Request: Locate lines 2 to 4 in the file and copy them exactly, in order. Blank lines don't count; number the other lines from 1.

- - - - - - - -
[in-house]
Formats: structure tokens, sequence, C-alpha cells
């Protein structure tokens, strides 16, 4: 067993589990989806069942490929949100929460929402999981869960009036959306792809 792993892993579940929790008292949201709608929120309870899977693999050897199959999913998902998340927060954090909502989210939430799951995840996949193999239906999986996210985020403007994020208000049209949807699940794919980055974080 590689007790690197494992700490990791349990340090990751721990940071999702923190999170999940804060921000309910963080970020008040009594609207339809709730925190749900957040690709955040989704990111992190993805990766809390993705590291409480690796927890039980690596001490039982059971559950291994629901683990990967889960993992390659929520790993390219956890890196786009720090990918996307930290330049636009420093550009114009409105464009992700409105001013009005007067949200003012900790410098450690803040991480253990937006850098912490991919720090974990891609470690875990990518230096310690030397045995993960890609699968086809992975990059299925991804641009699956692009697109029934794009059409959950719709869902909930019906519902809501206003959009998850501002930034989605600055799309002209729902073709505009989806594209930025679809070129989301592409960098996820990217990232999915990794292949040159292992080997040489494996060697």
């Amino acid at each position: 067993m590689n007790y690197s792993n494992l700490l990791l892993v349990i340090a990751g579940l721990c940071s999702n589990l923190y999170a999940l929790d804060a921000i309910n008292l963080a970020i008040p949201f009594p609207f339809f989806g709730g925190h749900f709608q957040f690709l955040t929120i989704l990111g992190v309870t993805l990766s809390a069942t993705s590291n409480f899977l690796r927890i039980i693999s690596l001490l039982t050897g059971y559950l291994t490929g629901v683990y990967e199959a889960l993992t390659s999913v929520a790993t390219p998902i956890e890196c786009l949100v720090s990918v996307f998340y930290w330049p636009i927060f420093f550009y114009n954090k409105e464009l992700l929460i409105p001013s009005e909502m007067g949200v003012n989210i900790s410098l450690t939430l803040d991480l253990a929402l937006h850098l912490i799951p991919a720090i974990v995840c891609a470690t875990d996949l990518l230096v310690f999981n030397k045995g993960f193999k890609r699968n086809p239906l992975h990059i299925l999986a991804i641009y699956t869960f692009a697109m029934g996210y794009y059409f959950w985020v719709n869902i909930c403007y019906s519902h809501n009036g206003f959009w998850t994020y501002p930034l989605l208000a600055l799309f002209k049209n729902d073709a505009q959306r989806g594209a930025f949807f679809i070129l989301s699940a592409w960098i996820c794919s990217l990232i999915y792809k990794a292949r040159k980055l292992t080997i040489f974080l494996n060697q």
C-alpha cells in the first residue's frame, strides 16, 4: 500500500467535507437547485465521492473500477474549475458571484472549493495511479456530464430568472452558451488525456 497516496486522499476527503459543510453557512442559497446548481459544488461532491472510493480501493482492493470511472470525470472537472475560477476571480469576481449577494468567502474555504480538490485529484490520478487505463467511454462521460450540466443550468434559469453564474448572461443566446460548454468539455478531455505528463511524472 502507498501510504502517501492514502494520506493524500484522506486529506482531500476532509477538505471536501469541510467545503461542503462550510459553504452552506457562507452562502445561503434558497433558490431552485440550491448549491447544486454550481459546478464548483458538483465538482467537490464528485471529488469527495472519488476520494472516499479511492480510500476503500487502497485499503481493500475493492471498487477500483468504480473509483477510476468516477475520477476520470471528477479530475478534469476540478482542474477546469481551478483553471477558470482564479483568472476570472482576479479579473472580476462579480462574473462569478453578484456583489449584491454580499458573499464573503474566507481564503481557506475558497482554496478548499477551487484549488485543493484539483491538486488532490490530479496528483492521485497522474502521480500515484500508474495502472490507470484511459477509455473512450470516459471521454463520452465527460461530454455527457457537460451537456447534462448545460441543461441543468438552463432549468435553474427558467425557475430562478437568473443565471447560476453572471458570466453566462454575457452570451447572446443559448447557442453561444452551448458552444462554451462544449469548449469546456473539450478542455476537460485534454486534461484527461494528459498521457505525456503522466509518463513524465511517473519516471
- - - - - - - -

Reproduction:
Formats: structure tokens, sequence, C-alpha cells
């Protein structure tokens, strides 16, 4: 067993589990989806069942490929949100929460929402999981869960009036959306792809 792993892993579940929790008292949201709608929120309870899977693999050897199959999913998902998340927060954090909502989210939430799951995840996949193999239906999986996210985020403007994020208000049209949807699940794919980055974080 590689007790690197494992700490990791349990340090990751721990940071999702923190999170999940804060921000309910963080970020008040009594609207339809709730925190749900957040690709955040989704990111992190993805990766809390993705590291409480690796927890039980690596001490039982059971559950291994629901683990990967889960993992390659929520790993390219956890890196786009720090990918996307930290330049636009420093550009114009409105464009992700409105001013009005007067949200003012900790410098450690803040991480253990937006850098912490991919720090974990891609470690875990990518230096310690030397045995993960890609699968086809992975990059299925991804641009699956692009697109029934794009059409959950719709869902909930019906519902809501206003959009998850501002930034989605600055799309002209729902073709505009989806594209930025679809070129989301592409960098996820990217990232999915990794292949040159292992080997040489494996060697």
């Amino acid at each position: 067993m590689n007790y690197s792993n494992l700490l990791l892993v349990i340090a990751g579940l721990c940071s999702n589990l923190y999170a999940l929790d804060a921000i309910n008292l963080a970020i008040p949201f009594p609207f339809f989806g709730g925190h749900f709608q957040f690709l955040t929120i989704l990111g992190v309870t993805l990766s809390a069942t993705s590291n409480f899977l690796r927890i039980i693999s690596l001490l039982t050897g059971y559950l291994t490929g629901v683990y990967e199959a889960l993992t390659s999913v929520a790993t390219p998902i956890e890196c786009l949100v720090s990918v996307f998340y930290w330049p636009i927060f420093f550009y114009n954090k409105e464009l992700l929460i409105p001013s009005e909502m007067g949200v003012n989210i900790s410098l450690t939430l803040d991480l253990a929402l937006h850098l912490i799951p991919a720090i974990v995840c891609a470690t875990d996949l990518l230096v310690f999981n030397k045995g993960f193999k890609r699968n086809p239906l992975h990059i299925l999986a991804i641009y699956t869960f692009a697109m029934g996210y794009y059409f959950w985020v719709n869902i909930c403007y019906s519902h809501n009036g206003f959009w998850t994020y501002p930034l989605l208000a600055l799309f002209k049209n729902d073709a505009q959306r989806g594209a930025f949807f679809i070129l989301s699940a592409w960098i996820c794919s990217l990232i999915y792809k990794a292949r040159k980055l292992t080997i040489f974080l494996n060697q």